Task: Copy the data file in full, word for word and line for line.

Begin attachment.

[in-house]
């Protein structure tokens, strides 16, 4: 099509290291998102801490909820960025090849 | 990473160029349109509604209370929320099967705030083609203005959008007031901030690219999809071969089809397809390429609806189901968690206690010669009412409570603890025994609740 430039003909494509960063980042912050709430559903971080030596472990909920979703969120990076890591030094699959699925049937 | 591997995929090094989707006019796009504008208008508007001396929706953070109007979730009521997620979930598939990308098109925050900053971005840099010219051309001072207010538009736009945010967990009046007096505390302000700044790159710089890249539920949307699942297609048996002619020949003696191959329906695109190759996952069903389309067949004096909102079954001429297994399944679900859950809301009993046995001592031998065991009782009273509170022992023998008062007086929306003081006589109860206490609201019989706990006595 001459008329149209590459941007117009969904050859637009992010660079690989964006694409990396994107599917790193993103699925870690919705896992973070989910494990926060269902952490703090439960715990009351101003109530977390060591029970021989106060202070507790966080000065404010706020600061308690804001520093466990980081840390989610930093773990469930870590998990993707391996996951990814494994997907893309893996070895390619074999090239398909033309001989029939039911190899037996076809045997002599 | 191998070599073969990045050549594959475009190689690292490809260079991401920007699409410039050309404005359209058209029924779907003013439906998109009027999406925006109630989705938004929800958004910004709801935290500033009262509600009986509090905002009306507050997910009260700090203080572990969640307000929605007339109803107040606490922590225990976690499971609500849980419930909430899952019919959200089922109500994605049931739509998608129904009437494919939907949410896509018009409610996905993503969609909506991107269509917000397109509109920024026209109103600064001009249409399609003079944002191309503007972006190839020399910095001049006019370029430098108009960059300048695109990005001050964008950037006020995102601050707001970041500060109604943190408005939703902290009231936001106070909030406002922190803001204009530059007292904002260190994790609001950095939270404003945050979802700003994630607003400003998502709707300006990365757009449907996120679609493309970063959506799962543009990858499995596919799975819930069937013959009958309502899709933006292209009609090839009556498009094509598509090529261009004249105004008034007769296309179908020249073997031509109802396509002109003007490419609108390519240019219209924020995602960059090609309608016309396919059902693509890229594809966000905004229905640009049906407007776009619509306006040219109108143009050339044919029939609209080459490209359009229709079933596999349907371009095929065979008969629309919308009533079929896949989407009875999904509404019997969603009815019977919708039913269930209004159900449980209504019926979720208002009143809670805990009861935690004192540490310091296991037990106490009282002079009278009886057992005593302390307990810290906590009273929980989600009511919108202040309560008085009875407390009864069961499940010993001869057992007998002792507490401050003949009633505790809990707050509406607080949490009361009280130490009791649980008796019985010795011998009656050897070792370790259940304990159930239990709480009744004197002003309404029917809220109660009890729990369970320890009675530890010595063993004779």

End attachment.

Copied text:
[in-house]
């Protein structure tokens, strides 16, 4: 099509290291998102801490909820960025090849 | 990473160029349109509604209370929320099967705030083609203005959008007031901030690219999809071969089809397809390429609806189901968690206690010669009412409570603890025994609740 430039003909494509960063980042912050709430559903971080030596472990909920979703969120990076890591030094699959699925049937 | 591997995929090094989707006019796009504008208008508007001396929706953070109007979730009521997620979930598939990308098109925050900053971005840099010219051309001072207010538009736009945010967990009046007096505390302000700044790159710089890249539920949307699942297609048996002619020949003696191959329906695109190759996952069903389309067949004096909102079954001429297994399944679900859950809301009993046995001592031998065991009782009273509170022992023998008062007086929306003081006589109860206490609201019989706990006595 001459008329149209590459941007117009969904050859637009992010660079690989964006694409990396994107599917790193993103699925870690919705896992973070989910494990926060269902952490703090439960715990009351101003109530977390060591029970021989106060202070507790966080000065404010706020600061308690804001520093466990980081840390989610930093773990469930870590998990993707391996996951990814494994997907893309893996070895390619074999090239398909033309001989029939039911190899037996076809045997002599 | 191998070599073969990045050549594959475009190689690292490809260079991401920007699409410039050309404005359209058209029924779907003013439906998109009027999406925006109630989705938004929800958004910004709801935290500033009262509600009986509090905002009306507050997910009260700090203080572990969640307000929605007339109803107040606490922590225990976690499971609500849980419930909430899952019919959200089922109500994605049931739509998608129904009437494919939907949410896509018009409610996905993503969609909506991107269509917000397109509109920024026209109103600064001009249409399609003079944002191309503007972006190839020399910095001049006019370029430098108009960059300048695109990005001050964008950037006020995102601050707001970041500060109604943190408005939703902290009231936001106070909030406002922190803001204009530059007292904002260190994790609001950095939270404003945050979802700003994630607003400003998502709707300006990365757009449907996120679609493309970063959506799962543009990858499995596919799975819930069937013959009958309502899709933006292209009609090839009556498009094509598509090529261009004249105004008034007769296309179908020249073997031509109802396509002109003007490419609108390519240019219209924020995602960059090609309608016309396919059902693509890229594809966000905004229905640009049906407007776009619509306006040219109108143009050339044919029939609209080459490209359009229709079933596999349907371009095929065979008969629309919308009533079929896949989407009875999904509404019997969603009815019977919708039913269930209004159900449980209504019926979720208002009143809670805990009861935690004192540490310091296991037990106490009282002079009278009886057992005593302390307990810290906590009273929980989600009511919108202040309560008085009875407390009864069961499940010993001869057992007998002792507490401050003949009633505790809990707050509406607080949490009361009280130490009791649980008796019985010795011998009656050897070792370790259940304990159930239990709480009744004197002003309404029917809220109660009890729990369970320890009675530890010595063993004779």